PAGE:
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VI Health Commissioner Urges Parents to Vaccinate Children Against Measles

U.S. VIRGIN ISLANDS – VI Health Commissioner Justa “Tita” Encarnacion is urging parents to begin and maintain their children’s vaccination schedules as the VI Department of Health continues to monitor measles outbreaks across the US mainland and the Caribbean region.

“We are very concerned about the low childhood vaccine rate in the Territory, especially with measles threatening the US,” said Commissioner Encarnacion. “Currently, the USVI childhood vaccine rate is at 60 percent, with more parents applying for vaccination exemptions for their children.”

The Centers for Disease Control issues weekly updates on measles outbreaks every Friday. As of June 6, 2024, a total of 151 measles cases were reported in 22 jurisdictions: Arizona, California, Florida, Georgia, Illinois, Indiana, Louisiana, Maryland, Michigan, Minnesota, Missouri, New Jersey, New Mexico, New York City, New York State, Ohio, Pennsylvania, Vermont, Virginia, Washington, West Virginia, and Wisconsin. Of these, 54 percent (82 of 151) were hospitalized for isolation or management.

“While 151 may seem like a low number, it is alarming because one person can infect nine to ten others,” Commissioner Encarnacion explained. “We believe it’s only a matter of time before Puerto Rico and the USVI are impacted by the rise in measles cases.”

In May, the Turks and Caicos Islands confirmed its first two positive cases of measles since 1991.

Commissioner Encarnacion noted the launch of the Immunization Program’s “Be Wise, Immunize” campaign earlier this year, aiming to raise awareness about the importance of vaccinating children against various diseases, including measles. “We want parents to understand that vaccination provides the best protection for their children, both now and in adulthood,” said Commissioner Encarnacion.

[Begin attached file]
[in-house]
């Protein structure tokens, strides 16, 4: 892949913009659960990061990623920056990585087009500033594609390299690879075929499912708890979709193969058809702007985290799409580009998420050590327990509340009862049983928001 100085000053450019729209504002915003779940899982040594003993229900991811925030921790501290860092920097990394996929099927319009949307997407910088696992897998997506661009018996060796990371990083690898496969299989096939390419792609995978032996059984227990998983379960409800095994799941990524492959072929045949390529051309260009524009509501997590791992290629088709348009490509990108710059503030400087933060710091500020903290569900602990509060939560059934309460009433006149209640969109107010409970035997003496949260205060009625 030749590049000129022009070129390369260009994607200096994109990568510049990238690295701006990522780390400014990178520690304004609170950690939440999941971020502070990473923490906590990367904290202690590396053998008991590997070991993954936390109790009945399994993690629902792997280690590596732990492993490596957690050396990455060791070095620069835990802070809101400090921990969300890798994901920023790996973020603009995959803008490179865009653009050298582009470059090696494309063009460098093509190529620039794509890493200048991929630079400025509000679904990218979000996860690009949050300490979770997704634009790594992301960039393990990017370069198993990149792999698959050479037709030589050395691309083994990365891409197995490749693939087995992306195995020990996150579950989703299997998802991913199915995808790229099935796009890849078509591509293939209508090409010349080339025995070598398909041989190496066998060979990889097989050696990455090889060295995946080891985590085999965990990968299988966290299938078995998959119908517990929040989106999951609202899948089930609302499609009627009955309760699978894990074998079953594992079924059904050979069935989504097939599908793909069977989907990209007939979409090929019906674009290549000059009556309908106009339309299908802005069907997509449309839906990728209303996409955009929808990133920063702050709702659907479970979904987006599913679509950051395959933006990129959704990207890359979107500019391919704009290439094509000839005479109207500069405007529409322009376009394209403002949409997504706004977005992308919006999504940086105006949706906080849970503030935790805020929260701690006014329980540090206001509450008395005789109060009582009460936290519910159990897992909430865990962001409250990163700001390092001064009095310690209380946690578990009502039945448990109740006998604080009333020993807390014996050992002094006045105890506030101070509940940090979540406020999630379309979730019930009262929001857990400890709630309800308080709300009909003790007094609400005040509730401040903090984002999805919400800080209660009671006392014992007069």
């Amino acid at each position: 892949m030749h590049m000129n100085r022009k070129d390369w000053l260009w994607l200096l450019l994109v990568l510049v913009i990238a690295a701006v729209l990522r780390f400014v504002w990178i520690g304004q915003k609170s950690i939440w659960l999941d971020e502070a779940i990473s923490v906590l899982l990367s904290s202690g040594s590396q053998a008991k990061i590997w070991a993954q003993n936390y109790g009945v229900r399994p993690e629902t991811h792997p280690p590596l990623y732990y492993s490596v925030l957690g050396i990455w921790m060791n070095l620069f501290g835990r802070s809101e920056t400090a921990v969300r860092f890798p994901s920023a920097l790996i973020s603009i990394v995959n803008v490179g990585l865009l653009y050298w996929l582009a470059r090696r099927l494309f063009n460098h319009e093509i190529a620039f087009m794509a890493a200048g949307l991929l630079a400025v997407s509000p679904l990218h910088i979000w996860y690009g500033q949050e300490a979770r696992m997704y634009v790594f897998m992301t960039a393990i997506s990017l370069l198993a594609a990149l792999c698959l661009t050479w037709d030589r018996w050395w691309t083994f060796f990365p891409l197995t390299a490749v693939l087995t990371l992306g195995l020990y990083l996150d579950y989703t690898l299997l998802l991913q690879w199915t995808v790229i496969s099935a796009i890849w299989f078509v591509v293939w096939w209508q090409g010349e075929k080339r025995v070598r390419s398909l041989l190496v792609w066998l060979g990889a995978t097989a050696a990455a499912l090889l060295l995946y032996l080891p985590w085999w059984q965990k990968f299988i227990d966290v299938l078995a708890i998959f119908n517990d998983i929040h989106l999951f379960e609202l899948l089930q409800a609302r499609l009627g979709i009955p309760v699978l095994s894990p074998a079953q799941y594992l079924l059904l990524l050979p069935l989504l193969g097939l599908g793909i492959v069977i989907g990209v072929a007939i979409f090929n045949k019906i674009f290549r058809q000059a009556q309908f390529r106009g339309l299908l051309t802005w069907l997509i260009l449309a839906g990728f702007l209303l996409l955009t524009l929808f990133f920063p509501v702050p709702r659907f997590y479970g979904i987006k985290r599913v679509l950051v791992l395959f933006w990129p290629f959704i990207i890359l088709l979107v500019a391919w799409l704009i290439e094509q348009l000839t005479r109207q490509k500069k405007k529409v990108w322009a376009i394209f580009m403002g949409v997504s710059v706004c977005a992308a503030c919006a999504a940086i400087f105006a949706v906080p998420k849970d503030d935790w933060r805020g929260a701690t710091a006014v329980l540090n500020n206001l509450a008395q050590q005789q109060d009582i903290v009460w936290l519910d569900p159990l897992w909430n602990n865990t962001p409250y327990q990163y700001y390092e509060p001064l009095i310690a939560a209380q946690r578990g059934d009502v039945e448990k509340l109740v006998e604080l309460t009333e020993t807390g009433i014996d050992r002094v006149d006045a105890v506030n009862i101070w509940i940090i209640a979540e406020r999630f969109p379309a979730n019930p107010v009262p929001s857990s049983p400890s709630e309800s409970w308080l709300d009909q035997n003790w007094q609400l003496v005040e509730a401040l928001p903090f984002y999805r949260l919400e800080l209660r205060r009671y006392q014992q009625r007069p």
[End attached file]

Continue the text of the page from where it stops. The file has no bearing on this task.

The best protection against measles is the measles, mumps, and rubella (MMR) vaccine, which provides long-lasting protection against all strains of measles.

Measles is highly contagious and can cause serious health complications, especially in children younger than five years old. If one person has measles, up to 9 out of 10 people nearby will become infected if they are not protected. It spreads through the air when an infected person coughs or sneezes and can also be contracted by being in a room where a person with measles has been, even up to two hours after that person has left.

Measles symptoms appear seven to 14 days after contact with the virus. Common symptoms include high fever, cough, runny nose, red watery eyes, and rash. In children younger than five years of age, common complications include ear infections and diarrhea, while serious complications include pneumonia and encephalitis.

Measles was declared eliminated from the United States in 2000. However, measles is still common in many parts of the world. Every year, measles is brought into the United States by unvaccinated travelers who get measles while abroad, primarily Americans and sometimes international visitors, according to the CDC.

For more information about scheduling a vaccination appointment, visit